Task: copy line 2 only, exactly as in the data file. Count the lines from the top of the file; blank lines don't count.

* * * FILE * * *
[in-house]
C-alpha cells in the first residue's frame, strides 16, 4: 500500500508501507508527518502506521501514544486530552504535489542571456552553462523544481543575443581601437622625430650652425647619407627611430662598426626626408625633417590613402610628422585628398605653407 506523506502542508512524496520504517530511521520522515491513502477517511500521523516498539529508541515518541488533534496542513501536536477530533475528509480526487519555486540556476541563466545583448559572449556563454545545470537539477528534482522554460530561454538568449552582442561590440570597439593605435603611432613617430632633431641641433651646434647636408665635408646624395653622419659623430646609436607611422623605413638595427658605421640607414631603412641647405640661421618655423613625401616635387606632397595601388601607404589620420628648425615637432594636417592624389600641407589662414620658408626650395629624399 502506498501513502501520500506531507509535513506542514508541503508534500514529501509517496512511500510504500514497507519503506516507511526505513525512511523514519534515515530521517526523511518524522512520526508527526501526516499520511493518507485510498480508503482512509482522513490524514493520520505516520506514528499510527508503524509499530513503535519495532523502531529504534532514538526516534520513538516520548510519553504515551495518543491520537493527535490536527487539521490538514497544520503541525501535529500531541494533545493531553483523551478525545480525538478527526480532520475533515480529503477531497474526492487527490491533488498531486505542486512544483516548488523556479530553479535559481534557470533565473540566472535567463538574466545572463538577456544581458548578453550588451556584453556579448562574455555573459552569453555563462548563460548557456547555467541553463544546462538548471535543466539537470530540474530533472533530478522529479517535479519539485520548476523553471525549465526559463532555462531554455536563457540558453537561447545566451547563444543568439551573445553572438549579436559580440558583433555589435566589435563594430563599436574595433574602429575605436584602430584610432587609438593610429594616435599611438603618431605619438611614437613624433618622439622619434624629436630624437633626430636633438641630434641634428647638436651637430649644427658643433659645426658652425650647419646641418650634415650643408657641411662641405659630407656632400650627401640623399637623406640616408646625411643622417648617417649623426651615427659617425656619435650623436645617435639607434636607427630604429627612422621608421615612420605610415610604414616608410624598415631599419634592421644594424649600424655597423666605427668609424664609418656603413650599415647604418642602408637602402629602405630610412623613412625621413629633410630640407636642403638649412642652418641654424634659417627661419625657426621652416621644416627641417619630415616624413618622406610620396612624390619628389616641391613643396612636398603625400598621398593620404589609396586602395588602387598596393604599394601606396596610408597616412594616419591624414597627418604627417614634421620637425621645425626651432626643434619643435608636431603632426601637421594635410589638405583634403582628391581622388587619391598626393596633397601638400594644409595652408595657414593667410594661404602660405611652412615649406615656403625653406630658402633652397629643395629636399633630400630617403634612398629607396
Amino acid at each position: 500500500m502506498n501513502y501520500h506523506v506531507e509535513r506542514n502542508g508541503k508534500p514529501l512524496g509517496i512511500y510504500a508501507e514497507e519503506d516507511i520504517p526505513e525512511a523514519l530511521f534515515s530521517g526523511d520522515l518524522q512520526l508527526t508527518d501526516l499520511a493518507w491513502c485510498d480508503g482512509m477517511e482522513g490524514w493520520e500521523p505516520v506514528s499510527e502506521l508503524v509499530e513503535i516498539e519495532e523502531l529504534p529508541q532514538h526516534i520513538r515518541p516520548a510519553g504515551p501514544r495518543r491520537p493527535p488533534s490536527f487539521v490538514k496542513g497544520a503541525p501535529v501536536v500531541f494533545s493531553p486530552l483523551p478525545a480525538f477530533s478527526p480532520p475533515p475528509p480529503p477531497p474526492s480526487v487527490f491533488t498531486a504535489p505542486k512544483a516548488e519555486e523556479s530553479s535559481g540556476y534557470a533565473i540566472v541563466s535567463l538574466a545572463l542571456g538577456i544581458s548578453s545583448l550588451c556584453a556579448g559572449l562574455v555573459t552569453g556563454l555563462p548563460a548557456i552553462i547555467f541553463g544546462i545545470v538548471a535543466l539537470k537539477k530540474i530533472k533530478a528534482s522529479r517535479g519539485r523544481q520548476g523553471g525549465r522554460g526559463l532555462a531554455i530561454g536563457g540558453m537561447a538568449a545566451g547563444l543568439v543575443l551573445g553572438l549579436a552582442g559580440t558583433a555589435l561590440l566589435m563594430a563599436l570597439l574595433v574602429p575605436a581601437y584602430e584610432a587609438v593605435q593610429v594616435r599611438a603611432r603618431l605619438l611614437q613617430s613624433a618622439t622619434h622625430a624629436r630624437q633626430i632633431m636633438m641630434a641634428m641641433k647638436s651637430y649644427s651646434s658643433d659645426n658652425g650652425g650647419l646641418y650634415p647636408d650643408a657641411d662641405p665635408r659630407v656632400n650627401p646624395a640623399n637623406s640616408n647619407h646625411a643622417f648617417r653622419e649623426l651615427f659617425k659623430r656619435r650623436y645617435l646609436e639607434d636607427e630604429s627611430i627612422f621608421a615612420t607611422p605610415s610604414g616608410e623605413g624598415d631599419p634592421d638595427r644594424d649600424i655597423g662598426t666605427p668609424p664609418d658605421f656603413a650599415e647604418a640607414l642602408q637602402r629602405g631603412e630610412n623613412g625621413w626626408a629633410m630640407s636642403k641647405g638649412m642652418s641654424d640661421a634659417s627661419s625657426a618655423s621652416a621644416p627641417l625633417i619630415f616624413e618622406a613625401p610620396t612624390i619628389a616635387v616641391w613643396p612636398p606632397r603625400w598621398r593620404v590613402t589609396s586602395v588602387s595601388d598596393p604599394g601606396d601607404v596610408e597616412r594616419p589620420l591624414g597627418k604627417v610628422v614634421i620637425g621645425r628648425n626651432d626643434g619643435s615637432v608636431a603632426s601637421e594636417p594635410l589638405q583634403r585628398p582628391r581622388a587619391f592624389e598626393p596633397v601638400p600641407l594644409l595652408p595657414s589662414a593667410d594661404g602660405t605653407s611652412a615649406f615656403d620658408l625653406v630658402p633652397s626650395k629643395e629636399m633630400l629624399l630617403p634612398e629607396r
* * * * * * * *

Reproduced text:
C-alpha cells in the first residue's frame, strides 16, 4: 500500500508501507508527518502506521501514544486530552504535489542571456552553462523544481543575443581601437622625430650652425647619407627611430662598426626626408625633417590613402610628422585628398605653407 506523506502542508512524496520504517530511521520522515491513502477517511500521523516498539529508541515518541488533534496542513501536536477530533475528509480526487519555486540556476541563466545583448559572449556563454545545470537539477528534482522554460530561454538568449552582442561590440570597439593605435603611432613617430632633431641641433651646434647636408665635408646624395653622419659623430646609436607611422623605413638595427658605421640607414631603412641647405640661421618655423613625401616635387606632397595601388601607404589620420628648425615637432594636417592624389600641407589662414620658408626650395629624399 502506498501513502501520500506531507509535513506542514508541503508534500514529501509517496512511500510504500514497507519503506516507511526505513525512511523514519534515515530521517526523511518524522512520526508527526501526516499520511493518507485510498480508503482512509482522513490524514493520520505516520506514528499510527508503524509499530513503535519495532523502531529504534532514538526516534520513538516520548510519553504515551495518543491520537493527535490536527487539521490538514497544520503541525501535529500531541494533545493531553483523551478525545480525538478527526480532520475533515480529503477531497474526492487527490491533488498531486505542486512544483516548488523556479530553479535559481534557470533565473540566472535567463538574466545572463538577456544581458548578453550588451556584453556579448562574455555573459552569453555563462548563460548557456547555467541553463544546462538548471535543466539537470530540474530533472533530478522529479517535479519539485520548476523553471525549465526559463532555462531554455536563457540558453537561447545566451547563444543568439551573445553572438549579436559580440558583433555589435566589435563594430563599436574595433574602429575605436584602430584610432587609438593610429594616435599611438603618431605619438611614437613624433618622439622619434624629436630624437633626430636633438641630434641634428647638436651637430649644427658643433659645426658652425650647419646641418650634415650643408657641411662641405659630407656632400650627401640623399637623406640616408646625411643622417648617417649623426651615427659617425656619435650623436645617435639607434636607427630604429627612422621608421615612420605610415610604414616608410624598415631599419634592421644594424649600424655597423666605427668609424664609418656603413650599415647604418642602408637602402629602405630610412623613412625621413629633410630640407636642403638649412642652418641654424634659417627661419625657426621652416621644416627641417619630415616624413618622406610620396612624390619628389616641391613643396612636398603625400598621398593620404589609396586602395588602387598596393604599394601606396596610408597616412594616419591624414597627418604627417614634421620637425621645425626651432626643434619643435608636431603632426601637421594635410589638405583634403582628391581622388587619391598626393596633397601638400594644409595652408595657414593667410594661404602660405611652412615649406615656403625653406630658402633652397629643395629636399633630400630617403634612398629607396